“Do you have any guns in your home?”
If this isn’t a question you’re already asking before sending your child into someone else’s home, it should be. Whether that means asking the parents of their friends or your friends and relatives, it’s essential to ask about the firearm situation in any home your child visits.
It’s an uncomfortable topic. Talking about guns in America is tricky and delicate. Asking the question before sending your child to play in another’s home won’t protect them from stray bullets or celebratory gunfire. But it could protect them from tragedies like this.
Where do I start?
The first step is to define your own boundaries when it comes to firearms. I live in a northeastern suburb and don’t encounter many people who own guns. So far I’ve never gotten a “yes” to the “Do you own firearms?” question. But one in three homes with children have firearms, many of which are unsecured. It’s a matter of time before we’ll need to know what to do when we get a “yes.”
When our three-year-old was smaller, we had a policy that she does not go into any home with a firearm. Period. That policy worked for us because she was basically going to a sitter’s or her grandparents’—none of whom were gun owners. But that’s just not a reality for every family, and not every family is anti-gun. It might not even be sustainable for our family.
Now that she’s hitting playdate age, I decided to do some research for this post, which included asking other GeekMoms and friends for their approaches. My husband and I have updated our conversation about it. For him, environment is key: Is the gun secured? Are the owners professionally trained? Are they trustworthy?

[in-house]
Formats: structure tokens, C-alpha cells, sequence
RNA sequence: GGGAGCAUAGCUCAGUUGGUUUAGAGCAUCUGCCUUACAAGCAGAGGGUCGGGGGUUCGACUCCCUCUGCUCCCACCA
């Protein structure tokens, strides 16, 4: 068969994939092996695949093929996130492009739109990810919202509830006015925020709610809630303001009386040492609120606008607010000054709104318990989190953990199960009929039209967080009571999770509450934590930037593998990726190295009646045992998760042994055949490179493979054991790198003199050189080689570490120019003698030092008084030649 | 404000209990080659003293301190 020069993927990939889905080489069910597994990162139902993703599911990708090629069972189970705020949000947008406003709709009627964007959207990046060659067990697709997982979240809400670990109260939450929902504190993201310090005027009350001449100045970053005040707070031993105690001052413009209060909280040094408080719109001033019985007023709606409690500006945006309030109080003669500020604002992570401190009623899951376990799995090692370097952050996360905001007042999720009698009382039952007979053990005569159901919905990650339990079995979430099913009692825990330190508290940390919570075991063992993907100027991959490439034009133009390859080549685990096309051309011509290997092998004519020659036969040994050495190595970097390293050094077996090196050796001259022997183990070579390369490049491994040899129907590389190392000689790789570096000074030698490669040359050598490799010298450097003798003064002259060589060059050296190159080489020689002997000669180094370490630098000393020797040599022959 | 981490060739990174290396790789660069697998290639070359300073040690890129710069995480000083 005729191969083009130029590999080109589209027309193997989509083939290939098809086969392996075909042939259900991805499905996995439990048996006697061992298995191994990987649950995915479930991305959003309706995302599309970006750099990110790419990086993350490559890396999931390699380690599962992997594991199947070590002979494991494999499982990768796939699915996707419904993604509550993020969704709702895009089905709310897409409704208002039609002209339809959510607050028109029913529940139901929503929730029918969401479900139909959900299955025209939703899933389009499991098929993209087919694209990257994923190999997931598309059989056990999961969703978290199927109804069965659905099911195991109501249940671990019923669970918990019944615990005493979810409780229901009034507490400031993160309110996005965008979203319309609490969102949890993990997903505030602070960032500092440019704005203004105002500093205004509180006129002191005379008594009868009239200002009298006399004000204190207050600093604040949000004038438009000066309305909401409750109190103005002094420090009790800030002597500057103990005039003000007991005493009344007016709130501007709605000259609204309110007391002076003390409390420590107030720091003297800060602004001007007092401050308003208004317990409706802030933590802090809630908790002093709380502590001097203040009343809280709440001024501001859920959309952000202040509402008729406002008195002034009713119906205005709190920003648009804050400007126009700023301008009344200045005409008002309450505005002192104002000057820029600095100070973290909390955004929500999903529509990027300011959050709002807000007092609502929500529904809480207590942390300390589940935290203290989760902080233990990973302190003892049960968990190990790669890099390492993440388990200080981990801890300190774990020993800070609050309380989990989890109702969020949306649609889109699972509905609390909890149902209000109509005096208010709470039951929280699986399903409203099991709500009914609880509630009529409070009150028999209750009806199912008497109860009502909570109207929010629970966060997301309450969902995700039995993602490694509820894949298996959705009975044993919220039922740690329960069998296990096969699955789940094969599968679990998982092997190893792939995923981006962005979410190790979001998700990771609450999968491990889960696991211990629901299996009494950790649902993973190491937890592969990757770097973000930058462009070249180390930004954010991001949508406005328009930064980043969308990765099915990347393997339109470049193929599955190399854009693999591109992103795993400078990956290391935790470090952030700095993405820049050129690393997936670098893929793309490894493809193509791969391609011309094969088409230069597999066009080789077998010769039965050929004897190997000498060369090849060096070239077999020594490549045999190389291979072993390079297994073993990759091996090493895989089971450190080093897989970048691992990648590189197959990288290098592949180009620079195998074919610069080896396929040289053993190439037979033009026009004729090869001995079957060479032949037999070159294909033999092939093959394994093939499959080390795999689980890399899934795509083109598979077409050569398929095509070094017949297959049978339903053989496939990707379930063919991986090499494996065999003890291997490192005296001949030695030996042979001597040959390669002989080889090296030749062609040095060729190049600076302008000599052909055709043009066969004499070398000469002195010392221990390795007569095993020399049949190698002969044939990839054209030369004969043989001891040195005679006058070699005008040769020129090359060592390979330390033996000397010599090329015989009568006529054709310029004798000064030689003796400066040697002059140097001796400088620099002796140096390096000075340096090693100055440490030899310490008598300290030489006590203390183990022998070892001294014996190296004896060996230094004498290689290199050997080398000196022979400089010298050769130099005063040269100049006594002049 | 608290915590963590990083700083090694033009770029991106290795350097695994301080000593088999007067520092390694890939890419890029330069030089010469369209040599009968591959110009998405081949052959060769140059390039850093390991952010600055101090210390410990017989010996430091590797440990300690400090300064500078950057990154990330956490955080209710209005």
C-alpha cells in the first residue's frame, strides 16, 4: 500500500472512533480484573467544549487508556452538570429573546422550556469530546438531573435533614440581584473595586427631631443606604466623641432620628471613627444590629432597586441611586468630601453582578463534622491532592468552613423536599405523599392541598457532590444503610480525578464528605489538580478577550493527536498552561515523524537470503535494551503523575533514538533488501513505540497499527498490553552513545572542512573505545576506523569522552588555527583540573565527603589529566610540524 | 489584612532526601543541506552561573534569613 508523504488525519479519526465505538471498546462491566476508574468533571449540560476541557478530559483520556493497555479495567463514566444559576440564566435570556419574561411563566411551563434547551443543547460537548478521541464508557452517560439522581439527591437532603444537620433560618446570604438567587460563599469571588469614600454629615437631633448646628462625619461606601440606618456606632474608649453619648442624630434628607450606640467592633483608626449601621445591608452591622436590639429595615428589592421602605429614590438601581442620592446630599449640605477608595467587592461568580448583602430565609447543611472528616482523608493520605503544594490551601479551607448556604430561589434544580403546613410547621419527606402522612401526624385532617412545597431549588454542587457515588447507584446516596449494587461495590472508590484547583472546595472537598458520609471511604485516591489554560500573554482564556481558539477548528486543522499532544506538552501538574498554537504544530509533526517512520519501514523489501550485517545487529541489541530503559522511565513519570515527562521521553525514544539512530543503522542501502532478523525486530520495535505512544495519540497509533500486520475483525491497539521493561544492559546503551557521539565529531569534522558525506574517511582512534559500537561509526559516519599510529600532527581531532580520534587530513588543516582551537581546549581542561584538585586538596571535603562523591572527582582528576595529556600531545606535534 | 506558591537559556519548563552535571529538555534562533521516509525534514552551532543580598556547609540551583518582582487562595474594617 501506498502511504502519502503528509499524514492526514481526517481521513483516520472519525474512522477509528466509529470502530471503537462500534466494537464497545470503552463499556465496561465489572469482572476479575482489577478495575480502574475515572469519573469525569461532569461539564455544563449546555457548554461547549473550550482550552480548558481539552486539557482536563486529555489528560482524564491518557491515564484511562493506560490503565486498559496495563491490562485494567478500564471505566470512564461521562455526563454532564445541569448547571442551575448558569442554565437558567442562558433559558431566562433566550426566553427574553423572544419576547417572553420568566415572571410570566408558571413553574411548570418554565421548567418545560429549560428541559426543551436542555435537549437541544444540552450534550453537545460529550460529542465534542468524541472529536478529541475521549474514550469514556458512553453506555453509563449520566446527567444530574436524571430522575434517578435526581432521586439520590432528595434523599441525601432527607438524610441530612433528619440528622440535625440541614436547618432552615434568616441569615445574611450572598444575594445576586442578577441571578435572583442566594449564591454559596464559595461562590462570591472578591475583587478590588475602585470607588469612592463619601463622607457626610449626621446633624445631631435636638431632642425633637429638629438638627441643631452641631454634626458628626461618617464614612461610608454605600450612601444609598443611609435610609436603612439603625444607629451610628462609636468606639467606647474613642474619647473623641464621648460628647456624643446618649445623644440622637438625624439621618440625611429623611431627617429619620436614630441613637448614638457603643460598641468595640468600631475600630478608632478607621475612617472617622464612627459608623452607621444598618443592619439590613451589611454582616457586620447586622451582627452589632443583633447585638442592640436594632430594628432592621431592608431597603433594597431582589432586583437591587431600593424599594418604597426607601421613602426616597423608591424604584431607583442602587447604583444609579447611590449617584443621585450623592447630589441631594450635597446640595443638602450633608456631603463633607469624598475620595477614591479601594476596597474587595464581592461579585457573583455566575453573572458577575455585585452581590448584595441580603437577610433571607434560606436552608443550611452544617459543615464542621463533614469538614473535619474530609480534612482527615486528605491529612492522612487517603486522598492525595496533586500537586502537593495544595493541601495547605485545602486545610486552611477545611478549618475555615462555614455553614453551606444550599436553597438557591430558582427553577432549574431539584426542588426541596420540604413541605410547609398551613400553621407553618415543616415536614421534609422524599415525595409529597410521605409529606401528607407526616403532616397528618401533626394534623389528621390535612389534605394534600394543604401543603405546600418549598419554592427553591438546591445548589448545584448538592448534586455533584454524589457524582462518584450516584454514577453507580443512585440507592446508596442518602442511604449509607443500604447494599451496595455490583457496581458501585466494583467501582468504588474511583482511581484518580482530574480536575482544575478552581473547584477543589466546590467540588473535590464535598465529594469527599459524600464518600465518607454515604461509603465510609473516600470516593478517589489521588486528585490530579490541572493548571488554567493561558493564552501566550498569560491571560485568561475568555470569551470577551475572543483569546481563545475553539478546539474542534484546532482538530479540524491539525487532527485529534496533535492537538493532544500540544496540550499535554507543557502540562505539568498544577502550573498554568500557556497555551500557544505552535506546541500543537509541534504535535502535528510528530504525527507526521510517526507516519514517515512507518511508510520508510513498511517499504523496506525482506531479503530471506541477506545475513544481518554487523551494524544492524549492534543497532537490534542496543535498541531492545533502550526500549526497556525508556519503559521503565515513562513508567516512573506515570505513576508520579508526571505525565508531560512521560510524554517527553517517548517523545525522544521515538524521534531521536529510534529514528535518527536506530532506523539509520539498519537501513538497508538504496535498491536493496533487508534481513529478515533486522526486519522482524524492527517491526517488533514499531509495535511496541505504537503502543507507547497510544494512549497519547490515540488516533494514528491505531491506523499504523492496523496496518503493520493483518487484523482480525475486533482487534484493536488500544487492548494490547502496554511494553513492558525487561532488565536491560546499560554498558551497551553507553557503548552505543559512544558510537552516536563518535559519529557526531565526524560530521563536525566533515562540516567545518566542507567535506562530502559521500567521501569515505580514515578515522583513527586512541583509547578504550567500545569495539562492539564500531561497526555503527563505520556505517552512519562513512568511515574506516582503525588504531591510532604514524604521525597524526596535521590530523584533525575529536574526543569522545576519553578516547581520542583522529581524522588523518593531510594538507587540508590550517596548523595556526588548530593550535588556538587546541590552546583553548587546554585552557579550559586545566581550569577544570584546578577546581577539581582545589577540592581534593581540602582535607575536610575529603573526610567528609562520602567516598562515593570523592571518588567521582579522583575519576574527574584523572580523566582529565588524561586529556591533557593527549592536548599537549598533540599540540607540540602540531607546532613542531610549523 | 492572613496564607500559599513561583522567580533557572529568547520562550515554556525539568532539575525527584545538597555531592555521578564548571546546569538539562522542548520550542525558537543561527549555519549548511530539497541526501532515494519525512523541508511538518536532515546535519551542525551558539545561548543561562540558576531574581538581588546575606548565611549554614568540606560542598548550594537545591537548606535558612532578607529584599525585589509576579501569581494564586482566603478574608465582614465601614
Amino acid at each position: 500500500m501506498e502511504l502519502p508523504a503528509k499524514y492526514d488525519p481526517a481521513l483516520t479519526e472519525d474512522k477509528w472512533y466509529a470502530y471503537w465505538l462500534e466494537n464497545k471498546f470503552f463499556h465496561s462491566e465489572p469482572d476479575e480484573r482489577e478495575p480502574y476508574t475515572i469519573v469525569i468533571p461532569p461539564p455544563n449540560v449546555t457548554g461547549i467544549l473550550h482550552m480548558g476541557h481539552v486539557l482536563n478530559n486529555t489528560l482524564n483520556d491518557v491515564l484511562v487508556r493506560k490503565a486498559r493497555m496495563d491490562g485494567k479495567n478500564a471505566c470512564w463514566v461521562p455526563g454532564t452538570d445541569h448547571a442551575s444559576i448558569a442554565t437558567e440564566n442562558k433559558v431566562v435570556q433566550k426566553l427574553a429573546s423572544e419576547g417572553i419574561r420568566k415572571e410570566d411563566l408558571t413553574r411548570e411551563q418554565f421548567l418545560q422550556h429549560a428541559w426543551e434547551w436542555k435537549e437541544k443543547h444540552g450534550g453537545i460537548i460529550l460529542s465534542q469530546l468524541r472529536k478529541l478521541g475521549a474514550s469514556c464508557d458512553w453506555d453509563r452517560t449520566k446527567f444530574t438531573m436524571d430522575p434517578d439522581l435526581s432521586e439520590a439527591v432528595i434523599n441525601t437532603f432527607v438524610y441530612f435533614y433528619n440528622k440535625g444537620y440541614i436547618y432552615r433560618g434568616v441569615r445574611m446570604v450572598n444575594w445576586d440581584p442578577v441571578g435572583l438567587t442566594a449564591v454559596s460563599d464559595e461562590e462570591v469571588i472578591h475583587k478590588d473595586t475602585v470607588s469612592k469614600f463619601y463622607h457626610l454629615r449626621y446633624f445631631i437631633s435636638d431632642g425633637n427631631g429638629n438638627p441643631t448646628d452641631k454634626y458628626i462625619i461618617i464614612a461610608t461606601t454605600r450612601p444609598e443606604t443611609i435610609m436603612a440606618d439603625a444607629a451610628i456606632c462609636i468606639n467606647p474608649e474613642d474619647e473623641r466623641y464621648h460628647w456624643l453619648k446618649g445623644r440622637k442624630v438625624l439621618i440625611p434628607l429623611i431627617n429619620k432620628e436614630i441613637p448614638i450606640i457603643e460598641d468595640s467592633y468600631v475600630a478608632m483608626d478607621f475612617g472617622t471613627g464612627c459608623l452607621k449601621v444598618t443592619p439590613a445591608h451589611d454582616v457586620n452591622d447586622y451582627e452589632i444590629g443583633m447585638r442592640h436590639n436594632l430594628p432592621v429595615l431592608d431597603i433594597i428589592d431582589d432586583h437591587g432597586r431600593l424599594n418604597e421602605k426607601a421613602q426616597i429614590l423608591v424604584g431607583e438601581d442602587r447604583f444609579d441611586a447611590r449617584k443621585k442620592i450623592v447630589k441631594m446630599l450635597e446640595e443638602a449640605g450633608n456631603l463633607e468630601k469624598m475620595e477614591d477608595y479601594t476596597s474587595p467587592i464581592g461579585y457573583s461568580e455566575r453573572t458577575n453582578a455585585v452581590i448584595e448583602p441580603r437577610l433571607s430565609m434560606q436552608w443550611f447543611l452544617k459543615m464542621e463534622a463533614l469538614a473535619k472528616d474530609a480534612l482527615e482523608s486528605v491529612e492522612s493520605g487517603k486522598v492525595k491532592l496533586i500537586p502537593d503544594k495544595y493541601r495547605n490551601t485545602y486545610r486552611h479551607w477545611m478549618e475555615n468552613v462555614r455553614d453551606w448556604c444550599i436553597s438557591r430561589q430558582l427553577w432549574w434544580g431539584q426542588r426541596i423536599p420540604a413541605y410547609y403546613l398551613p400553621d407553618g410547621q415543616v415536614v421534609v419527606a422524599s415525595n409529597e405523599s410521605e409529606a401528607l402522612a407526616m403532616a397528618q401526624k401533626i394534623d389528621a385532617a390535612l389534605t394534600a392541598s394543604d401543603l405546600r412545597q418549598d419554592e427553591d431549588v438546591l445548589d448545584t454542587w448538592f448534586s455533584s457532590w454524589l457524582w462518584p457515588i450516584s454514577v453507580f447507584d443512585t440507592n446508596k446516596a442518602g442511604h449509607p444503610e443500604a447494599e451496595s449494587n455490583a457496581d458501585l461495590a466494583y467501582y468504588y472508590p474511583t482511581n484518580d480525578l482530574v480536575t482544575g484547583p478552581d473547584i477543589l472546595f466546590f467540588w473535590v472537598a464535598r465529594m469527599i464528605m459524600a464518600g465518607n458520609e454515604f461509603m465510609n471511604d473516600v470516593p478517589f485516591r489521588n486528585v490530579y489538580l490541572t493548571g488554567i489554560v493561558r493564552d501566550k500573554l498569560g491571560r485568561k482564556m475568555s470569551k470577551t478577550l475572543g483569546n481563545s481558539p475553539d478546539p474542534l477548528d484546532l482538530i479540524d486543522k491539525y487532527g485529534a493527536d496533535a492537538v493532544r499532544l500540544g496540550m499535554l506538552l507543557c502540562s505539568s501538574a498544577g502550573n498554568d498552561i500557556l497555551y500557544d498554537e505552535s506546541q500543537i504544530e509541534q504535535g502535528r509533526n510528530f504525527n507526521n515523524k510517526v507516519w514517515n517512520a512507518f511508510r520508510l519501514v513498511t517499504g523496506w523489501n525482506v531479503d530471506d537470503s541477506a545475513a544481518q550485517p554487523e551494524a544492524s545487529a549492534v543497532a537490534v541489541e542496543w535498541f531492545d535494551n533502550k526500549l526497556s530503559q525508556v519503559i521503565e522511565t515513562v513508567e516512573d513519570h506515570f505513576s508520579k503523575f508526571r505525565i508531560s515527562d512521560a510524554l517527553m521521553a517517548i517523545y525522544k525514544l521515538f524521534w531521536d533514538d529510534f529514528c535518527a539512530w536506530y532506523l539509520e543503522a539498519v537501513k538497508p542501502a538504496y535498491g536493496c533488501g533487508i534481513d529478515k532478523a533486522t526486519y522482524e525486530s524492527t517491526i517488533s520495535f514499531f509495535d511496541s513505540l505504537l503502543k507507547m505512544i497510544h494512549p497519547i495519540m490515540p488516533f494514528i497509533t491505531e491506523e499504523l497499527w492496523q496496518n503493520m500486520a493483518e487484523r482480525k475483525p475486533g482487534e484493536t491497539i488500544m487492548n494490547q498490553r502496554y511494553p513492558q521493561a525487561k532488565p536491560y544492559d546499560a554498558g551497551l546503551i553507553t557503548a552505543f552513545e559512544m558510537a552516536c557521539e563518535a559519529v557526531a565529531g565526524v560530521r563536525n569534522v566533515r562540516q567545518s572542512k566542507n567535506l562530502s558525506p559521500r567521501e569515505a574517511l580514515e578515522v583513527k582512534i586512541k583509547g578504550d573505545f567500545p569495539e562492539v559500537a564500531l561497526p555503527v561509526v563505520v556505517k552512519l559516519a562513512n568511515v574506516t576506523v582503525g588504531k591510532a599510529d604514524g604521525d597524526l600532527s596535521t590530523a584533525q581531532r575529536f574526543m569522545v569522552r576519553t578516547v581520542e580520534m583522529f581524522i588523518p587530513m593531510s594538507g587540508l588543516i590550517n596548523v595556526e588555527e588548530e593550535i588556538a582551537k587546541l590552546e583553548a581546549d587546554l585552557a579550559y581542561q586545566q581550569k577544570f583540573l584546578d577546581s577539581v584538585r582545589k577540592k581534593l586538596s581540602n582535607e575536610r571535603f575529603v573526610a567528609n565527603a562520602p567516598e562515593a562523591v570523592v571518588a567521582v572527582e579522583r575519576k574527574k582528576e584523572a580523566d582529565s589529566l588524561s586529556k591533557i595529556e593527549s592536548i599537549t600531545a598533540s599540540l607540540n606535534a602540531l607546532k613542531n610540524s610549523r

For me, I have a real aversion to handguns. Even if it’s secured in a law enforcement officer’s home, they will always make me more uncomfortable than, say, a farmer who keeps a secured shotgun for necessary farm work. Our preference is still no guns, but now we know our specific concerns if it does need to be addressed.
So define the boundaries that work for your family and your values in your part of the country. Maybe you live in a Texas border town, or in an area with a lot of hunters, and guns are more commonplace. Maybe you own firearms and just want to ensure that others in contact with your kids take the same precautions you do. Maybe you don’t like guns, but your child’s grandparents have a house full of them.
How do I ask?
Campaigns like ASK help parents ask the gun question. The idea is to normalize asking “Is there an unlocked gun in your house?” and make it judgement-free. The gun owners I talked to all agreed that any responsible gun owner would not be offended if a parent asked them how they were secured.
GeekMom Laura does it as casually as possible. “I’ve asked this question for years, usually prefaced with ‘You’ll probably think I’m nuts for asking this….’ Once I even asked my parent’s minister when his son invited one of my kids to a sleepover.”